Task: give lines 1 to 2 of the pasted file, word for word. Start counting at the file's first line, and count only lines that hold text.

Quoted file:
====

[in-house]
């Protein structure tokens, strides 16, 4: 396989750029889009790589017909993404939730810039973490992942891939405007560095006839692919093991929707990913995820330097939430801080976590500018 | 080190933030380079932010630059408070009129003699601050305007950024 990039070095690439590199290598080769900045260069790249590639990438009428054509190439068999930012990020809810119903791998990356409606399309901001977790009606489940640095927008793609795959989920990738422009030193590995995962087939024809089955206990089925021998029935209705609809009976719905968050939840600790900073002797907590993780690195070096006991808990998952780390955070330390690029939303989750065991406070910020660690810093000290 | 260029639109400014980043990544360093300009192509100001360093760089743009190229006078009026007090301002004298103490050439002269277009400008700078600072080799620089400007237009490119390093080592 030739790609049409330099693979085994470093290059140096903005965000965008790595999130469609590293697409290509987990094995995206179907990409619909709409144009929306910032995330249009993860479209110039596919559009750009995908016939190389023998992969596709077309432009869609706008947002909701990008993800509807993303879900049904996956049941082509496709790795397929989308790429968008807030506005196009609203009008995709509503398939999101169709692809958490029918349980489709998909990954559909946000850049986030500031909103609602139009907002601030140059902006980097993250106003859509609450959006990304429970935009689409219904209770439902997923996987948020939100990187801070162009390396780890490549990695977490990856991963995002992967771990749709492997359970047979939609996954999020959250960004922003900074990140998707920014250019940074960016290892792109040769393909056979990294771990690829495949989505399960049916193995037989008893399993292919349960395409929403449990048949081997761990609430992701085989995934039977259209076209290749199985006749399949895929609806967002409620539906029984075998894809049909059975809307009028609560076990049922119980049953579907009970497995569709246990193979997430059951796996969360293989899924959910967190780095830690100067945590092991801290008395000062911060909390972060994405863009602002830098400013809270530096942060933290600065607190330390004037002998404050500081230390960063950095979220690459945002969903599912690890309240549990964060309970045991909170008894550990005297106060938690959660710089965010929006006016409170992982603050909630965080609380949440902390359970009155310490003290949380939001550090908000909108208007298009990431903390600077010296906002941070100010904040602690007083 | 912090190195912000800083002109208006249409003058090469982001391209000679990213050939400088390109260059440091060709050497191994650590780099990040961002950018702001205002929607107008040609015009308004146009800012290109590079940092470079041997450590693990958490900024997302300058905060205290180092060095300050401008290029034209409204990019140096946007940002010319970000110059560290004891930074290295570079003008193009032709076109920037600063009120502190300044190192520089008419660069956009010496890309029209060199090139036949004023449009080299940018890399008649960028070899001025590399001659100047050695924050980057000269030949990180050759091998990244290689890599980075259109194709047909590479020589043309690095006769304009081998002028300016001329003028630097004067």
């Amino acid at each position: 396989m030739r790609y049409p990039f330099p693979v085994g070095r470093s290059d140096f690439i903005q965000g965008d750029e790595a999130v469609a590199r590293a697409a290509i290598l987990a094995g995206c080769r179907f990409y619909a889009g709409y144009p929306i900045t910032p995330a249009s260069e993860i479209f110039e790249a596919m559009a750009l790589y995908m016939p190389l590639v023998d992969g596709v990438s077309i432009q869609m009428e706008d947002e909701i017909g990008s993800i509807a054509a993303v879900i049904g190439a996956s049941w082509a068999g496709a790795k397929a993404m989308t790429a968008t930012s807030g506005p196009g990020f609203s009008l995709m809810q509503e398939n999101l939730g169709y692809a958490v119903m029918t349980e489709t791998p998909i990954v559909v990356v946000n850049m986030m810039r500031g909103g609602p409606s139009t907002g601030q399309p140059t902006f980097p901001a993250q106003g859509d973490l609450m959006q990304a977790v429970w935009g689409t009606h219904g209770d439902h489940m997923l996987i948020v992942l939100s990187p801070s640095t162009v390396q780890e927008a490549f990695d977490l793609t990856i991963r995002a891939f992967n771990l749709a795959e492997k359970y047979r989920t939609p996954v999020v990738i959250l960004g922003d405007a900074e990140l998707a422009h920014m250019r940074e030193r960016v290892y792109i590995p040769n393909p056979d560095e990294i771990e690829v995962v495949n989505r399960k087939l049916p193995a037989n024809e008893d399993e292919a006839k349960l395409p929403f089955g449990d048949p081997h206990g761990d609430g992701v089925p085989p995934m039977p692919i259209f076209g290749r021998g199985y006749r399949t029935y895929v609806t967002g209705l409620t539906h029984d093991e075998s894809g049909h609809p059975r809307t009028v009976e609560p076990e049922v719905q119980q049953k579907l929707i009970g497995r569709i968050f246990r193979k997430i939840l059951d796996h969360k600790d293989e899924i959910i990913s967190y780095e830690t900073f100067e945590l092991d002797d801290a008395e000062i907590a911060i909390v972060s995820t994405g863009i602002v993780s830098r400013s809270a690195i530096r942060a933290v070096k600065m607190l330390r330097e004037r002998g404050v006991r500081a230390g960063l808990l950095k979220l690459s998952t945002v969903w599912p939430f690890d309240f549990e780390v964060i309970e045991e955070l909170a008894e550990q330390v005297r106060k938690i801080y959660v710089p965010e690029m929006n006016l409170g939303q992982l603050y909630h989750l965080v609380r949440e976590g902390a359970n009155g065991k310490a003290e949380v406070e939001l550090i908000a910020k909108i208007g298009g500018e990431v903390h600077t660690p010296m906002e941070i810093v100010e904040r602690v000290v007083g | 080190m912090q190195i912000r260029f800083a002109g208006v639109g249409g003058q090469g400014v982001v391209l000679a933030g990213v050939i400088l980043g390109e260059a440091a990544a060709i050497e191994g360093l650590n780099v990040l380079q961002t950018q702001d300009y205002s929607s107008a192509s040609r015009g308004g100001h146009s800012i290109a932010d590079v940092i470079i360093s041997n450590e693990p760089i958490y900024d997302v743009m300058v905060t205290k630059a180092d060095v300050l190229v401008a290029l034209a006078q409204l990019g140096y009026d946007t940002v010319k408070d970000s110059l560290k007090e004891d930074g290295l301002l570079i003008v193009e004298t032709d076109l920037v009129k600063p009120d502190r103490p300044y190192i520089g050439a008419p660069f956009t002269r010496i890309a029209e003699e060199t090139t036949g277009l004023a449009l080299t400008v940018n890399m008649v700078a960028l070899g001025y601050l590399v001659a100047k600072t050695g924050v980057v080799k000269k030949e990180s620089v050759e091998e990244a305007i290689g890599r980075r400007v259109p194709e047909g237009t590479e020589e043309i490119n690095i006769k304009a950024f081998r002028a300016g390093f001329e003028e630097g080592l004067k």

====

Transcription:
[in-house]
């Protein structure tokens, strides 16, 4: 396989750029889009790589017909993404939730810039973490992942891939405007560095006839692919093991929707990913995820330097939430801080976590500018 | 080190933030380079932010630059408070009129003699601050305007950024 990039070095690439590199290598080769900045260069790249590639990438009428054509190439068999930012990020809810119903791998990356409606399309901001977790009606489940640095927008793609795959989920990738422009030193590995995962087939024809089955206990089925021998029935209705609809009976719905968050939840600790900073002797907590993780690195070096006991808990998952780390955070330390690029939303989750065991406070910020660690810093000290 | 260029639109400014980043990544360093300009192509100001360093760089743009190229006078009026007090301002004298103490050439002269277009400008700078600072080799620089400007237009490119390093080592 030739790609049409330099693979085994470093290059140096903005965000965008790595999130469609590293697409290509987990094995995206179907990409619909709409144009929306910032995330249009993860479209110039596919559009750009995908016939190389023998992969596709077309432009869609706008947002909701990008993800509807993303879900049904996956049941082509496709790795397929989308790429968008807030506005196009609203009008995709509503398939999101169709692809958490029918349980489709998909990954559909946000850049986030500031909103609602139009907002601030140059902006980097993250106003859509609450959006990304429970935009689409219904209770439902997923996987948020939100990187801070162009390396780890490549990695977490990856991963995002992967771990749709492997359970047979939609996954999020959250960004922003900074990140998707920014250019940074960016290892792109040769393909056979990294771990690829495949989505399960049916193995037989008893399993292919349960395409929403449990048949081997761990609430992701085989995934039977259209076209290749199985006749399949895929609806967002409620539906029984075998894809049909059975809307009028609560076990049922119980049953579907009970497995569709246990193979997430059951796996969360293989899924959910967190780095830690100067945590092991801290008395000062911060909390972060994405863009602002830098400013809270530096942060933290600065607190330390004037002998404050500081230390960063950095979220690459945002969903599912690890309240549990964060309970045991909170008894550990005297106060938690959660710089965010929006006016409170992982603050909630965080609380949440902390359970009155310490003290949380939001550090908000909108208007298009990431903390600077010296906002941070100010904040602690007083 | 912090190195912000800083002109208006249409003058090469982001391209000679990213050939400088390109260059440091060709050497191994650590780099990040961002950018702001205002929607107008040609015009308004146009800012290109590079940092470079041997450590693990958490900024997302300058905060205290180092060095300050401008290029034209409204990019140096946007940002010319970000110059560290004891930074290295570079003008193009032709076109920037600063009120502190300044190192520089008419660069956009010496890309029209060199090139036949004023449009080299940018890399008649960028070899001025590399001659100047050695924050980057000269030949990180050759091998990244290689890599980075259109194709047909590479020589043309690095006769304009081998002028300016001329003028630097004067």